A squirrel scampered up the tree trunk and leaped into her arms. She stroked it without thought, still gazing at Pio. She seemed full of questions, but would not ask them. Then, just as Pio was about to speak, she turned and walked away. The hawk leapt out and sailed through the trees above her. Its wings made a wind that stirred the leaves.


 Pio set up camp in a small clearing and established his morning and evening ritual of prayers and readings. He knew he must be patient and continue praying that she would speak with him again. During the day he took long walks, thinking, smoking his pipe, and listening to the forest voices. She had come and gone as she willed, at times silently watching him from a distance through the trees. Pio came to know whenever she was watching him: the air filled with birds, and sometimes a little stir of ocean breeze ruffled the grass at his feet.

On the third day, Pio wove a crown of flowers and feathers and left it for her on a tree stump near his camp. She took it, leaving nothing in return. On the fifth day he left her a colorful bracelet of orange and purple berries and a small leather-bound book of prayers. Again, she took his gifts and left nothing in return. But on the seventh day he found a gift from her of a deer’s antler and a weaving of willows. Pio crossed himself and sang prayers of thanks until noon.

It was on the eighth day that the great change came. Pio saw her across a meadow, running up and down in a stream, playing with a raccoon. The air around her was thick with bees and darting swallows. He cried out to her ”Lilly, daughter of the wind, I want to understand your ways and listen to the forest voices with you. Please teach me. I will never harm you.”

She looked up, fierce with dignity, and said, ”Yes!” From that day on she began to be with him.


 Early the next morning Lilly came through the trees with wildflowers in her hands and shyly greeted him. She offered him the flowers and he gave her one of his poems.



I saw a love made free from fear

that held all wild things safe and near

within a world of flowing light

I name the marriage feast of life—

there Love’s the Bridegroom,

a child’s His wife.

And he who’s witnessed this surprise

believes in miracles––now with ease––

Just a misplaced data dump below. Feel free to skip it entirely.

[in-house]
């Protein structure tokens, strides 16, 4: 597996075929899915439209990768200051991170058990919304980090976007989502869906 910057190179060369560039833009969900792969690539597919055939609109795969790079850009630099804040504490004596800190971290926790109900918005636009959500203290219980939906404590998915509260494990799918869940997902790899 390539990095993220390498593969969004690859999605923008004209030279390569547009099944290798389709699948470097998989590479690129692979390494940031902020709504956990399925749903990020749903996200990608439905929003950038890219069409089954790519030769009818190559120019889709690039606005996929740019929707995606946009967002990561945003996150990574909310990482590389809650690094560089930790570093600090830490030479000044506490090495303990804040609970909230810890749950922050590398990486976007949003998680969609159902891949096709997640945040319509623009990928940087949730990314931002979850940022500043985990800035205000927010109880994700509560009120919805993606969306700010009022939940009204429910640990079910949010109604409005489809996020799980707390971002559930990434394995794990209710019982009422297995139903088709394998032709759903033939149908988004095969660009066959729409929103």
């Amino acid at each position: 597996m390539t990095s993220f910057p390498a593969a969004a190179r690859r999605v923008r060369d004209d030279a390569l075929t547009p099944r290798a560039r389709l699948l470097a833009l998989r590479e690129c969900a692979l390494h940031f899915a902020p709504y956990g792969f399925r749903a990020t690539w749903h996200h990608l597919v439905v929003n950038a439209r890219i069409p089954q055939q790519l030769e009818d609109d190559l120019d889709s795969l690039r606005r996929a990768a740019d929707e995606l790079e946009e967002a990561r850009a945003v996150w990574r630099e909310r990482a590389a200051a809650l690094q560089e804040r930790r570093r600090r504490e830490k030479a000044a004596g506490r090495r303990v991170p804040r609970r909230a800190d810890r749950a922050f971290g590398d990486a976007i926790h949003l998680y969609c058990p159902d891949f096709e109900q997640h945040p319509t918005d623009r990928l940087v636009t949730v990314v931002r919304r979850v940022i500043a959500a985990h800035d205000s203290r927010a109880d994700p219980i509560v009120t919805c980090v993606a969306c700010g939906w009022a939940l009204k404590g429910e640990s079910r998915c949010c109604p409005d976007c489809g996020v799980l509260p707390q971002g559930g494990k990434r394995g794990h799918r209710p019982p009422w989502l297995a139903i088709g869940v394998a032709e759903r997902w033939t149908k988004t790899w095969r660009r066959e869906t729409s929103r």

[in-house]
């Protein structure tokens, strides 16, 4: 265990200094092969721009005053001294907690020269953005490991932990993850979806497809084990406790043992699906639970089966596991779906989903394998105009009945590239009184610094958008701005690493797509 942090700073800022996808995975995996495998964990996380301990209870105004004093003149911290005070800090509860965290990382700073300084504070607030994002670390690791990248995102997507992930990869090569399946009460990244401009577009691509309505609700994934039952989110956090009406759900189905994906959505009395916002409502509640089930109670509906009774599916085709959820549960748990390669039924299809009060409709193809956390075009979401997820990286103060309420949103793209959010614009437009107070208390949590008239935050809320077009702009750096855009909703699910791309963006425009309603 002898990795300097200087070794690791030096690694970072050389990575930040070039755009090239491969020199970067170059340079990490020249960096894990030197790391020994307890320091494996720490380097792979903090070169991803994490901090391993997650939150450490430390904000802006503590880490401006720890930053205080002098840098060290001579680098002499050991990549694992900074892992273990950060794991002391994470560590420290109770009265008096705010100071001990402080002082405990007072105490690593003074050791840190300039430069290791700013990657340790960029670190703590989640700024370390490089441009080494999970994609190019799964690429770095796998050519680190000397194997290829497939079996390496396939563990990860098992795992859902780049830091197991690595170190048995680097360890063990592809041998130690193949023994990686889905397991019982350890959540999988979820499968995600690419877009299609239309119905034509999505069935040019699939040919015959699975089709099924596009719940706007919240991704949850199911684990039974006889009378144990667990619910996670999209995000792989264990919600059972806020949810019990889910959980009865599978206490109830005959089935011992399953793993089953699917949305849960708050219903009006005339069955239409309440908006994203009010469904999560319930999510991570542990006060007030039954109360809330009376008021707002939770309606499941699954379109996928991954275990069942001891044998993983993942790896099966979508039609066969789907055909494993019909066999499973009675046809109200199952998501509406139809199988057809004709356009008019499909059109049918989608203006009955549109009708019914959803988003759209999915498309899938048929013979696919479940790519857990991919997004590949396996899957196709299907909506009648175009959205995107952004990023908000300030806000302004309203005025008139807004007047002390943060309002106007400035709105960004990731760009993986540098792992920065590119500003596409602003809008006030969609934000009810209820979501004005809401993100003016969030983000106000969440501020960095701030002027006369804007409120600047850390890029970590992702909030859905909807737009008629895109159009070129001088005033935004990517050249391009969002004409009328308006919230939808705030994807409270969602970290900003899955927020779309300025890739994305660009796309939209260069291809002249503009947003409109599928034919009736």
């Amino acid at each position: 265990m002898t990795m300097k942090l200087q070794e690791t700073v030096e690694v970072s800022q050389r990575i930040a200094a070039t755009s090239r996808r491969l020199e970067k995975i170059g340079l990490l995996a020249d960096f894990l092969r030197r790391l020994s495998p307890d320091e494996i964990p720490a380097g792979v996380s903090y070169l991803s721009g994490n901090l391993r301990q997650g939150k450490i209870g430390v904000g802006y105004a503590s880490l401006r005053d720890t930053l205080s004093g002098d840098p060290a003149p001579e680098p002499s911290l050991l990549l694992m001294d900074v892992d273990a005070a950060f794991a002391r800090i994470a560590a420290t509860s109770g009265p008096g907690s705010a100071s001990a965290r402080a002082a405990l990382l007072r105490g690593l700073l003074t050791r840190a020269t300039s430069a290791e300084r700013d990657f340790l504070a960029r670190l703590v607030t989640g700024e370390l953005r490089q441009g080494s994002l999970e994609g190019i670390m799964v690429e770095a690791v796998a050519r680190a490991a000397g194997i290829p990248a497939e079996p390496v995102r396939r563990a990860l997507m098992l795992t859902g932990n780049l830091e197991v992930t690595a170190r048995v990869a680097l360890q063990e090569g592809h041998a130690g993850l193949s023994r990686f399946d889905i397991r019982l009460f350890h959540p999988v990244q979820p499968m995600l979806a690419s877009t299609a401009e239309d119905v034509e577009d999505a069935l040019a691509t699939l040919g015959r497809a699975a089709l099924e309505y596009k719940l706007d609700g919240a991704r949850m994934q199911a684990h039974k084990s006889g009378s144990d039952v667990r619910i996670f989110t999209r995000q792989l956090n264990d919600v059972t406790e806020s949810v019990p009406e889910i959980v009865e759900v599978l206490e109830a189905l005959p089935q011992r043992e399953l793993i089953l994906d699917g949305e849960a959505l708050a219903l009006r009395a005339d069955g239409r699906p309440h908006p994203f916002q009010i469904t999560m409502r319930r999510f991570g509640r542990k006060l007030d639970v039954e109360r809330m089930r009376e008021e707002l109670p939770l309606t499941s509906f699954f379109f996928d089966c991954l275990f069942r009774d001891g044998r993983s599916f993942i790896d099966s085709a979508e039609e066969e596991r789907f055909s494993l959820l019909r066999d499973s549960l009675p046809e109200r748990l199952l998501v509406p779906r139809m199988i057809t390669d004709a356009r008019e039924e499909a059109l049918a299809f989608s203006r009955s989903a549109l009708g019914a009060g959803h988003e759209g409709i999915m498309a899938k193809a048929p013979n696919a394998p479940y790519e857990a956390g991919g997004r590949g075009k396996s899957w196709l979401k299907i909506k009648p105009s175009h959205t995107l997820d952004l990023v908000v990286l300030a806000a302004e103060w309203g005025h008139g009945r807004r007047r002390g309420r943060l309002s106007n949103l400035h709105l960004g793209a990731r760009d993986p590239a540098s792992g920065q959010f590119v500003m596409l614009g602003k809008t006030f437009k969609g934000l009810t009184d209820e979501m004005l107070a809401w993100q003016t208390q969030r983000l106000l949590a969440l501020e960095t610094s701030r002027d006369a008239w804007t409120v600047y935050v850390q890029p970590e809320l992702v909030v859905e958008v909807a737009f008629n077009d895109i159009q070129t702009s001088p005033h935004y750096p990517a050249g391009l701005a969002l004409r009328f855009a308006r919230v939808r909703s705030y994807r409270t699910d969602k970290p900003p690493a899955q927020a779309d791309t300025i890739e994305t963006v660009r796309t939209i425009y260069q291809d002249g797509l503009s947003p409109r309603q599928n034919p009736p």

for light comes flowing down like oil,

all wet and golden in its toil.

How warm, how young, this mystery,

of ancient earth and sky and sea.


She studied the paper and the strange markings upon it with a certain curiosity, but asked no questions, satisfied with this gift she did not understand.

They spent the morning walking together. She was wary and he was timid. Not much was said. For Pio it was enough to just feel her presence, to watch her movements, to see the expressions of cautious curiosity and joy he aroused within her. The birds, as usual, were all around her. They always startled her with delight. She never seemed to get used to them or take them for granted. One landed on her head, its feet tangling in her hair as it fought for footing. It brought peals of laughter from her that she suppressed, glancing quickly over at Pio.

Slowly, enough trust grew between them that a more natural freedom began to emerge. By afternoon she felt surer of him and began humming strange little tunes as they walked: combinations of bird songs and lullabies. She led him to a high ridge where they sat and watched the sky for falcons and harriers.

Pio took it all in. The light had not dimmed. Creation was alive with it. Words kept tumbling into his heart: old words, alive and new. ‘Holy, holy, holy… the whole earth is filled with His glory.’

During the next few days she led him to secluded little grottoes in the trees where the deer hid at noon, and showed him the bear’s places of berries and the boar’s places of roots. Pio, being mainly of leather and brass, often tramped through the foliage like an old oak tree uprooted, frightening the partridges and the hares. She, being of sunlight and feathers, bounded ahead of him like spray on the water, her footsteps like silver bells calling the animals home.

They slid down a soft, moist bank. Lilly stopped, and climbed back up to a large clump of grass. She motioned for Pio, who with no little work, grunted up the steep hill. Lilly put her ear to the grass, listening, then whispered, ”Pushqua, little brother. It is Lilly.”

The grass swelled, then broke open as a mole thrust his tiny head out. Lilly kissed her finger and touched the mole’s trembling nose. Pio stared at her in silence. She encouraged him with her eyes and he gently put forth his hands. The mole drew back suddenly, the grass closing neatly around it as if he had only been a passing apparition. Lilly laughed and scampered down the bank. Pio followed, slipping and sliding part of the way down on his rear.

She leapt over the stones in the bottom of a canyon and bent down next to a small stream. Pio caught up and knelt beside her. She was listening again. Gently she put her hands into the shadowed waters and let her fingers flutter over the sleek bodies of trout that were half hidden amongst the curved grasses. She motioned to him and Pio rolled up his sleeve and slowly reached down. His thick hands made the fish scatter.

”Why, Lilly? Why do they come to your fingers without fear?”

She smiled with an impish grin. ”Lilly’s language.”

”Language? But I didn’t hear you speak to them?”

”Animals hear, fish hear, the beautiful birds hear Lilly. It is the language of her silence and her song.”

It was true. Her silence was so profound at times as to be almost audible. It was an emanation of the lack of busyness within her heart. It was a focused quiet, like sunlight in a mirror. Her song was her being.